Sunday, 11 October 2020

 

US blocks Hong Kong users from some government websites

Tensions between China and the US have worsened after Beijing imposed a tough national security law on Hong Kong © AP

The US has blocked Hong Kong residents from accessing at least two federal government websites that provide economic data, in a development that could fuel rising tensions between Washington and Beijing over the semi-autonomous territory.

The websites of the Bureau of Labor Statistics, which publishes economic information including monthly jobs and unemployment figures, and the US Census Bureau, which releases data such as retail sales, new residential construction and international trade, have been inaccessible to Hong Kong internet users for months.

The Financial Times contacted multiple US government agencies for information on the reasons for the blocked websites in Hong Kong but received limited responses. 

A spokesperson for the Department of Labor, which includes the Bureau of Labor Statistics, declined to comment on “security procedures” but confirmed that “agencies began implementing geoblocks that included Hong Kong in January 2018” — nearly three years ago.

That would mean the measures started more than two years before the US punished the Asian financial centre in response to Beijing’s introduction in June of a tough security law for Hong Kong. The US maintained that the security law meant Hong Kong was no longer sufficiently autonomous from mainland China. 

The US Census Bureau neither confirmed nor denied the federal government had blocked its website but said it “continually reviews cyber threat reporting and adjusts accordingly as circumstances evolve”. 

The US is still the biggest and most important economy in the world. Information about it is critical to businesses all around the world, including in China

Jim Fitzsimmons, director at Control Risks

Analysts in Hong Kong say the blocking of US websites has intensified for internet users in the city this year.

Cliff Tan, a Hong Kong-based analyst and former head of east Asian global markets research at Japanese bank Mitsubishi UFJ Financial Group (MUFG), said he typically looked for economic data via US government websites regularly but said access had been blocked in recent months.

“Non-farm payroll data is arguably the most important economic statistic in the world,” he said.

Although access to the websites is blocked, the data can be seen using a virtual private network, Bloomberg or Eikon terminal, as is the case in mainland China.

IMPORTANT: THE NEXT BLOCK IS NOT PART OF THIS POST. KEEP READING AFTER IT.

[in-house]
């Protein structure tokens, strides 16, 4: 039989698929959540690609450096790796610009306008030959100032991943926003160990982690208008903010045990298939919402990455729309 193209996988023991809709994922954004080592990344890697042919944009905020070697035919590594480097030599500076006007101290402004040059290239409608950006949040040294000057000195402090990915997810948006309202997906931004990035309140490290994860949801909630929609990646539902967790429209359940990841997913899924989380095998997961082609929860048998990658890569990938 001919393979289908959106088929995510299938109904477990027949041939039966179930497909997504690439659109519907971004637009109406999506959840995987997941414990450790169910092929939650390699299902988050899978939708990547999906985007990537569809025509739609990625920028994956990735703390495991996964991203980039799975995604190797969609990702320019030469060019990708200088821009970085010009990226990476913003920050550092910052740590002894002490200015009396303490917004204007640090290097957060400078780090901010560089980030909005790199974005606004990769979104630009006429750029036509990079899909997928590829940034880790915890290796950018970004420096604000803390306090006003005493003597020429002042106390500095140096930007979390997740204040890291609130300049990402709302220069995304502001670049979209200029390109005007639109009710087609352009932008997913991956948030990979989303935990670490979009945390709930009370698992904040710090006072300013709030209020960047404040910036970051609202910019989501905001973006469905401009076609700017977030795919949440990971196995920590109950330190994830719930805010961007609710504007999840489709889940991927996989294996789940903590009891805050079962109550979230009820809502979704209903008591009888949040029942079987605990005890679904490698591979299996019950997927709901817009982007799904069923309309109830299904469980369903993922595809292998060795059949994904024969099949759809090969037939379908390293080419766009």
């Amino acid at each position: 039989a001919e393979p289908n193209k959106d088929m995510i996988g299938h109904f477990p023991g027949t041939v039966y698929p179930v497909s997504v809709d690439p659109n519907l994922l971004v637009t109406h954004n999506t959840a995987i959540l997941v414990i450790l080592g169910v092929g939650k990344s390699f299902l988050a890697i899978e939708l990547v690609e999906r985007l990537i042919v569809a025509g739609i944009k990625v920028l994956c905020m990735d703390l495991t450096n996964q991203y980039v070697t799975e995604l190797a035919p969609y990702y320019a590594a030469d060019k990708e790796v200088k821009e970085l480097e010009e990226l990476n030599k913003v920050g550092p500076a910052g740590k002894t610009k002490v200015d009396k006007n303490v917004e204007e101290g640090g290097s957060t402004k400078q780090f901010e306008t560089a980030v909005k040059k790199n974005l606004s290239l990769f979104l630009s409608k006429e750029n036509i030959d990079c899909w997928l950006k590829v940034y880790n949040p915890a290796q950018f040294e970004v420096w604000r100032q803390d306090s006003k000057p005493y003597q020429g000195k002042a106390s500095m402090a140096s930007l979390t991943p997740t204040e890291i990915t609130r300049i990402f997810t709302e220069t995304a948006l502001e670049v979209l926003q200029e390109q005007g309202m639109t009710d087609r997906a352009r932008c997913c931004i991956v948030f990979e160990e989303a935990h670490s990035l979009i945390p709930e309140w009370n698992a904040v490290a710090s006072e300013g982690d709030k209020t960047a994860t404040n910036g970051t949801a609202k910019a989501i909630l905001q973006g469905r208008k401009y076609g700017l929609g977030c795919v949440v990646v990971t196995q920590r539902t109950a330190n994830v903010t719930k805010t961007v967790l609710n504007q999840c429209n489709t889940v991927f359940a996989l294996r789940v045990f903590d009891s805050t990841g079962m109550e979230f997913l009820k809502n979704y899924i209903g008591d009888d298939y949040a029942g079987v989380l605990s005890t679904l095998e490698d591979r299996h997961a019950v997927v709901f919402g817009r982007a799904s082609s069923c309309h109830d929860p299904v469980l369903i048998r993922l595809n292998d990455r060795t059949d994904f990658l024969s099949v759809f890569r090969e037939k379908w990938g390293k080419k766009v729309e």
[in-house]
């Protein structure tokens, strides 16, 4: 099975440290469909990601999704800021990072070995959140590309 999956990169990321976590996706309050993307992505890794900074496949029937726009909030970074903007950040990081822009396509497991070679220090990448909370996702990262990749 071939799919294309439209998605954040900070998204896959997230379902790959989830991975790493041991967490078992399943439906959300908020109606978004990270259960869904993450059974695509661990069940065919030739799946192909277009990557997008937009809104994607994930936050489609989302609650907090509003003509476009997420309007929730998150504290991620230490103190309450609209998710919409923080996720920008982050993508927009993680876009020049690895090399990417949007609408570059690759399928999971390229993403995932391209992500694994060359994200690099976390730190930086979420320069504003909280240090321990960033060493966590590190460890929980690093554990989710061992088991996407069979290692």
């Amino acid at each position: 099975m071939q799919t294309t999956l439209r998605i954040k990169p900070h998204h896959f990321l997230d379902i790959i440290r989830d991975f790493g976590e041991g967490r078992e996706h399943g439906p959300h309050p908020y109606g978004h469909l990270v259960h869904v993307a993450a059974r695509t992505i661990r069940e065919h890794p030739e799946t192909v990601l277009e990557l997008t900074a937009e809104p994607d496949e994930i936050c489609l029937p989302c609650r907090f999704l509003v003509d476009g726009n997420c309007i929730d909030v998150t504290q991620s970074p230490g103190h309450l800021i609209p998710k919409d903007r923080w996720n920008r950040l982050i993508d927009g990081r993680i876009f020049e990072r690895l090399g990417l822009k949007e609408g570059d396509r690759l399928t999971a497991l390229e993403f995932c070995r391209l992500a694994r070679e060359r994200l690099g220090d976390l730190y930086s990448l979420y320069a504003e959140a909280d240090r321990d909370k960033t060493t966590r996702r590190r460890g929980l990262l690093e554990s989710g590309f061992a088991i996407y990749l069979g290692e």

“I have a VPN but didn’t ever think I would need it in Hong Kong,” said Mr Tan.

Although many US government websites remain accessible in Hong Kong, one US official with direct knowledge of Hong Kong policy said more would be blocked soon because Washington no longer recognised the territory as autonomous from mainland China. 

Tensions between Washington and Beijing have risen markedly since the election of Donald Trump as president in 2016. The rift has deepened over Beijing’s treatment of Hong Kong, which was gripped by months of anti-government protests last year.

In July, the Trump administration revoked Hong Kong’s special trading status after Beijing imposed the national security law on the territory.

Roya Ensafi, director of the Censored Planet lab at the University of Michigan, a department that tracks geoblocking, said the practice is commonly used by companies, such as ecommerce websites, to restrict access from particular locations, and can also be used to prevent malicious traffic.

Some US government websites are inaccessible in countries other than China, such as Russia and Ukraine.

US Cyber Command told the FT it started implementing geoblocking in “certain areas” in 2017 to protect dozens of government military sites and ensure “network availability” around the world. But US defence officials were unable to comment on why some civilian websites were also geoblocked.

James Lewis, a cyber security expert at the Center for Strategic and International Studies, said the geoblocking could be a “defensive tactic” to protect against cyber attacks from multiple computers to overwhelm and jam internet traffic known as distributed denial-of-service. But he described such mechanisms as “clumsy”.

“It's either really secret (which would be odd for these agencies) or very low-budget,” he said of the civilian website blocks. 

Have the US and China passed the point of no return?

Jim Fitzsimmons, director in the cyber security consulting unit at Control Risks, the consultancy, said geoblocking made it “inconvenient — but by no means impossible — for people in China and Hong Kong to access official websites of the US government”.

He added: “The US is still the biggest and most important economy in the world. Information about it is critical to businesses all around the world, including in China.”

Mr Tan said the changes raised questions about Hong Kong’s role as a global financial centre. “If you interfere with information in a financial centre, it’s like cutting off oxygen,” he said.

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